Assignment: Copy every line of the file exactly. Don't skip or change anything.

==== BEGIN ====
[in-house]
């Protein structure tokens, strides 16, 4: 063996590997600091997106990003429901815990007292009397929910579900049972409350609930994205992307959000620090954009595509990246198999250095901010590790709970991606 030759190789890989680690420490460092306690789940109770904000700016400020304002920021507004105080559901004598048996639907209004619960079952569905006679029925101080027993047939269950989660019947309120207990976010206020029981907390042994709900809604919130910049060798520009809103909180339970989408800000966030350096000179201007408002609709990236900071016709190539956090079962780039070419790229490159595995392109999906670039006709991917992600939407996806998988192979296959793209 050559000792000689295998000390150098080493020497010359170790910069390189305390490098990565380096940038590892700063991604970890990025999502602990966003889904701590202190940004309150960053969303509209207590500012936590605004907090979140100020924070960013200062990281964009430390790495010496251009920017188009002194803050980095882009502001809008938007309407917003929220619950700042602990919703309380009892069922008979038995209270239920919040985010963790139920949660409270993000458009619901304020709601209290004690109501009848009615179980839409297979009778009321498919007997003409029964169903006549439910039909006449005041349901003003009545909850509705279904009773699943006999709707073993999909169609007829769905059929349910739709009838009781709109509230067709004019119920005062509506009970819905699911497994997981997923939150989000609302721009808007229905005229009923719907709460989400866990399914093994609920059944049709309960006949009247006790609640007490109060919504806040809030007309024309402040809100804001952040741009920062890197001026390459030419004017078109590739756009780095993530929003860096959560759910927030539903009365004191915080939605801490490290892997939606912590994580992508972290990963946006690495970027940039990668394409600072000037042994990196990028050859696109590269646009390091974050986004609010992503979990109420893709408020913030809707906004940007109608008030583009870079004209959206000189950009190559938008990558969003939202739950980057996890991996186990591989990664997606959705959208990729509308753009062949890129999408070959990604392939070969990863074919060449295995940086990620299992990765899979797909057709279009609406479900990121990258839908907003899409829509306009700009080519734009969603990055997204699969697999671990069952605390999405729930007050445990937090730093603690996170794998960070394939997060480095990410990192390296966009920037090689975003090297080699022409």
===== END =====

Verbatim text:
[in-house]
């Protein structure tokens, strides 16, 4: 063996590997600091997106990003429901815990007292009397929910579900049972409350609930994205992307959000620090954009595509990246198999250095901010590790709970991606 030759190789890989680690420490460092306690789940109770904000700016400020304002920021507004105080559901004598048996639907209004619960079952569905006679029925101080027993047939269950989660019947309120207990976010206020029981907390042994709900809604919130910049060798520009809103909180339970989408800000966030350096000179201007408002609709990236900071016709190539956090079962780039070419790229490159595995392109999906670039006709991917992600939407996806998988192979296959793209 050559000792000689295998000390150098080493020497010359170790910069390189305390490098990565380096940038590892700063991604970890990025999502602990966003889904701590202190940004309150960053969303509209207590500012936590605004907090979140100020924070960013200062990281964009430390790495010496251009920017188009002194803050980095882009502001809008938007309407917003929220619950700042602990919703309380009892069922008979038995209270239920919040985010963790139920949660409270993000458009619901304020709601209290004690109501009848009615179980839409297979009778009321498919007997003409029964169903006549439910039909006449005041349901003003009545909850509705279904009773699943006999709707073993999909169609007829769905059929349910739709009838009781709109509230067709004019119920005062509506009970819905699911497994997981997923939150989000609302721009808007229905005229009923719907709460989400866990399914093994609920059944049709309960006949009247006790609640007490109060919504806040809030007309024309402040809100804001952040741009920062890197001026390459030419004017078109590739756009780095993530929003860096959560759910927030539903009365004191915080939605801490490290892997939606912590994580992508972290990963946006690495970027940039990668394409600072000037042994990196990028050859696109590269646009390091974050986004609010992503979990109420893709408020913030809707906004940007109608008030583009870079004209959206000189950009190559938008990558969003939202739950980057996890991996186990591989990664997606959705959208990729509308753009062949890129999408070959990604392939070969990863074919060449295995940086990620299992990765899979797909057709279009609406479900990121990258839908907003899409829509306009700009080519734009969603990055997204699969697999671990069952605390999405729930007050445990937090730093603690996170794998960070394939997060480095990410990192390296966009920037090689975003090297080699022409």